Healthmonix Advisor

CMS's proposed Universal Foundation of quality measures: What is it and how will it change my MIPS/APM reporting?

Posted by Lauren Patrick on April 13, 2023

The Centers for Medicare and Medicaid Services (CMS) have initiated the development of a Universal Foundation of quality measures to improve healthcare quality and transform care.

CMS operates more than 20 quality programs, each with its own set of quality measures. The lack of alignment across these programs has contributed to challenges for clinicians, facilities, and health insurers in prioritizing meaningful outcomes for patients.

By identifying CMS's priority areas for measurement and revealing gaps, the Universal Foundation will evolve over time, with the intent of reducing provider burden and improving patient outcomes.


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The Universal Foundation aims to streamline and align measures, promote equity, and allow comparisons between various quality and value-based care programs. To achieve this, CMS has established a cross-center working group dedicated to coordinating processes and developing aligned measures to support a consistent approach under the Universal Foundation. 

The Universal Foundation is part of CMS’s efforts to implement the vision outlined in its National Quality Strategy, with the goal of focusing health care professionals’s attention on measures that are meaningful for the health of broad swaths of the population. Additionally, the program seeks to facilitate the shift from manual to automatic digital reporting of quality measures, while also allowing for comparisons between different quality and value-based care programs.

The proposed Universal Foundation will be a building-block approach, with a set of quality measures that will apply to as many CMS quality-rating and value-based care programs as possible, with additional measures added on, depending on the population or setting. CMS currently operates more than 20 programs, each with a specific participant focus and unique quality measures. While some measures are shared across programs, others are not. Moreover, while insurers often use many of the same quality measures that CMS has adopted, some use modified or different measures.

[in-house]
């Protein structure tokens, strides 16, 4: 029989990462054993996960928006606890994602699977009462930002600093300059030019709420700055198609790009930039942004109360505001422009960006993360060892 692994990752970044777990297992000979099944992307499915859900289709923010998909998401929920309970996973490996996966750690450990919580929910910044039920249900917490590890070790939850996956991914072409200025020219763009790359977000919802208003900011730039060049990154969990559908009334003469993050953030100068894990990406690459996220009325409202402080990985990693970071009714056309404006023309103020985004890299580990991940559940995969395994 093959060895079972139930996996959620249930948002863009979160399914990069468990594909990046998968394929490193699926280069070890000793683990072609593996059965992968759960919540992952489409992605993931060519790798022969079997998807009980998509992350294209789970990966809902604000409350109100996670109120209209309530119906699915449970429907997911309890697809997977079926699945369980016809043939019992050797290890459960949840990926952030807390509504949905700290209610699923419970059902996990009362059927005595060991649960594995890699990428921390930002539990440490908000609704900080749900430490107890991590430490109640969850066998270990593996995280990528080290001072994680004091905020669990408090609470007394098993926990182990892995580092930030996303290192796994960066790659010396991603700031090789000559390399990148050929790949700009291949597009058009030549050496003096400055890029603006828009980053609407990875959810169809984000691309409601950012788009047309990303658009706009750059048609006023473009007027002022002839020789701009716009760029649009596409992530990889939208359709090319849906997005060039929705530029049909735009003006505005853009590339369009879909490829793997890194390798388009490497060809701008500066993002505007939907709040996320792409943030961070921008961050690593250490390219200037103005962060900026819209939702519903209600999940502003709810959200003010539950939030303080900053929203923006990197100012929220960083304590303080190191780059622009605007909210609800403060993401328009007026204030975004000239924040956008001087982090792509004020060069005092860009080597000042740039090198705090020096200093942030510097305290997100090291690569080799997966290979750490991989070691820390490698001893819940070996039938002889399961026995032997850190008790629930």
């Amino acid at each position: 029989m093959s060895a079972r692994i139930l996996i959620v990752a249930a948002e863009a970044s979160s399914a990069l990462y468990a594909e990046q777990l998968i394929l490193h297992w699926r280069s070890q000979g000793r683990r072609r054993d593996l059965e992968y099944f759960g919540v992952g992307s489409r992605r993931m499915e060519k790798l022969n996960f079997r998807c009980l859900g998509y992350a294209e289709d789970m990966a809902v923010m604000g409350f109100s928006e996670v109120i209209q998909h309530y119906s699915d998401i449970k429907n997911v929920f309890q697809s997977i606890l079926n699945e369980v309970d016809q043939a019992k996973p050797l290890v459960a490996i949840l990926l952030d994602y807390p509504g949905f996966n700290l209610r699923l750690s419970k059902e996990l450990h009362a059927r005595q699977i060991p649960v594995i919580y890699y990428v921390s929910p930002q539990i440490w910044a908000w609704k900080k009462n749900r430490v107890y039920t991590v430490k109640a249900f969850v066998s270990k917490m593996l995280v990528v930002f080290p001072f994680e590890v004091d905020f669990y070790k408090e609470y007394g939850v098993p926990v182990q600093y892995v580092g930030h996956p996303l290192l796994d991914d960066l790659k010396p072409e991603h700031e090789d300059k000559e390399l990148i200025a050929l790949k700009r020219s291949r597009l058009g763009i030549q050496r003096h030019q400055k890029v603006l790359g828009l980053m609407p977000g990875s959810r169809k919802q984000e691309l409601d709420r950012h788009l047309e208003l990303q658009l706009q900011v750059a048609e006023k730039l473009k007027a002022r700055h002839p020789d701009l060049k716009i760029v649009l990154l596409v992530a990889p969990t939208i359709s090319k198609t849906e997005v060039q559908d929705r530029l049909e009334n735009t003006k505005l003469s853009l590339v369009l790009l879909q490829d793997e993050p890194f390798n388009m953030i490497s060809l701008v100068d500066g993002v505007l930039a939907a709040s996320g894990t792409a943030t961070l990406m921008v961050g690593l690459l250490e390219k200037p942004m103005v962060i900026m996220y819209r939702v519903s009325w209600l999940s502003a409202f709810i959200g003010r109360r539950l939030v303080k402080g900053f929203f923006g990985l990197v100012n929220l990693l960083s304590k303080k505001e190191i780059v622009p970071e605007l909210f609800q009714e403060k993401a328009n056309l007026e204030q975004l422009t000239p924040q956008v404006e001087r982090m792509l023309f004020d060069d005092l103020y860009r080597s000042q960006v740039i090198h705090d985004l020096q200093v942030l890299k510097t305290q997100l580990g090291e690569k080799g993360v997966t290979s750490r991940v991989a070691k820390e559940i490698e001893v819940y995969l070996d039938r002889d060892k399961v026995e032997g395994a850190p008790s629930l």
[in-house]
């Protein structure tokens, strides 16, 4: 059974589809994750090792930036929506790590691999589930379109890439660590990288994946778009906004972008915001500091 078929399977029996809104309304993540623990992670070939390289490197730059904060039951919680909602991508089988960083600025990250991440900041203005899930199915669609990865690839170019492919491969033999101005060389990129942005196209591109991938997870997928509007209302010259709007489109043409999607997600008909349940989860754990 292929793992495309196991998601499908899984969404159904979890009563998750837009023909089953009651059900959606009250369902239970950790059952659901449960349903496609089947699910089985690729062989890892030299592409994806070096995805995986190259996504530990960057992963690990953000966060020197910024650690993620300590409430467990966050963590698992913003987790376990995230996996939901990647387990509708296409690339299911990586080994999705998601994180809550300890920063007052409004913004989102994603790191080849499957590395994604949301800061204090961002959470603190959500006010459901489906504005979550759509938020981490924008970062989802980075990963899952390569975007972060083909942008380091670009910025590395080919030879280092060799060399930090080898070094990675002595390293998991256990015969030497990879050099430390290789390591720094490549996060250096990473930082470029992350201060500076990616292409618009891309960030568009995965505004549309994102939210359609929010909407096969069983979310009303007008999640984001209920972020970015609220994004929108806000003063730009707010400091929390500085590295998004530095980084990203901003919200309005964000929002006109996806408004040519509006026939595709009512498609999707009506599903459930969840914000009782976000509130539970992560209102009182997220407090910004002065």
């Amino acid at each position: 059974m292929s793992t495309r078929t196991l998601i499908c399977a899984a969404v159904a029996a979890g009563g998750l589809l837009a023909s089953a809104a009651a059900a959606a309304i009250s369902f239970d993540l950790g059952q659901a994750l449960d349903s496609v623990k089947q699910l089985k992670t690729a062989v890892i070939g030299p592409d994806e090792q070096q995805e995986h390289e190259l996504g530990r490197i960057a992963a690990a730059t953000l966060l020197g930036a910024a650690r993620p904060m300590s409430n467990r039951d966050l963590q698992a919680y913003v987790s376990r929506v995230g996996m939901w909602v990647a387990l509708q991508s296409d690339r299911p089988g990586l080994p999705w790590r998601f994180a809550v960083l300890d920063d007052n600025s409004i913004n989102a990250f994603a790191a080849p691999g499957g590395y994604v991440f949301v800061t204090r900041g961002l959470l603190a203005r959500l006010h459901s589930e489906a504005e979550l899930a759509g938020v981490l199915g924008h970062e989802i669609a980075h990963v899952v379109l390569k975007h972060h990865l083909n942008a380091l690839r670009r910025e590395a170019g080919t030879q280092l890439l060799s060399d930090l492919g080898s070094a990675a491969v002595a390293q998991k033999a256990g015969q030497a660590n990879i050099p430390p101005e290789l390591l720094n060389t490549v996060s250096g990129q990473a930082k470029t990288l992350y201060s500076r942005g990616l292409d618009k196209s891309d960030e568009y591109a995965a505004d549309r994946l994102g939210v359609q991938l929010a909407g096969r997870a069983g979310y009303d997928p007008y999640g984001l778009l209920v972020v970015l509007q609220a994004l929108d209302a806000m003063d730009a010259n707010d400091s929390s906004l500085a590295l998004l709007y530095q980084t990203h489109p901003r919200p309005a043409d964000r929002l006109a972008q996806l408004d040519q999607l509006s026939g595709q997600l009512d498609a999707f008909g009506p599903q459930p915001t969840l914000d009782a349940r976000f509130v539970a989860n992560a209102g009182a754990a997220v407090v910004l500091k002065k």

The proposed measure set

CMS has proposed two dozen preliminary quality measures across 10 domains. These measures cover adult and pediatric components of the program and include domains such as:

  • Wellness and prevention
  • Chronic conditions
  • Behavioral health
  • Person-centered care
    Additionally, the adult component includes measures related to seamless care coordination and equity. 
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"The measures included in the Universal Foundation will be streamlined and applied across CMS programs and populations, as long as they are relevant and comply with legislative statutes," stated the authors of the article in The New England Journal of Medicine. In terms of the MIPS and APM programs, including MSSP ACOs, the Universal Foundation's measures are comprehensive and cover the most commonly used measures in these programs.

CMS has emphasized that the Universal Foundation is not meant to replace existing quality measures but to provide a standardized framework that can be built upon. The program is also intended to identify CMS's priority areas for measurement and reveal gaps, with a cross-center working group focused on coordination of these processes and on development and implementation of aligned measures to support a consistent approach under the Universal Foundation. 

In conclusion, while the success of the Universal Foundation initiative will depend on the quality and flexibility of the measures developed and implemented, it has the potential to drive quality improvement across a range of health care programs and promote health equity. Read more about this proposed initiative on the NEJM website. 

Topics: universal foundation of quality measures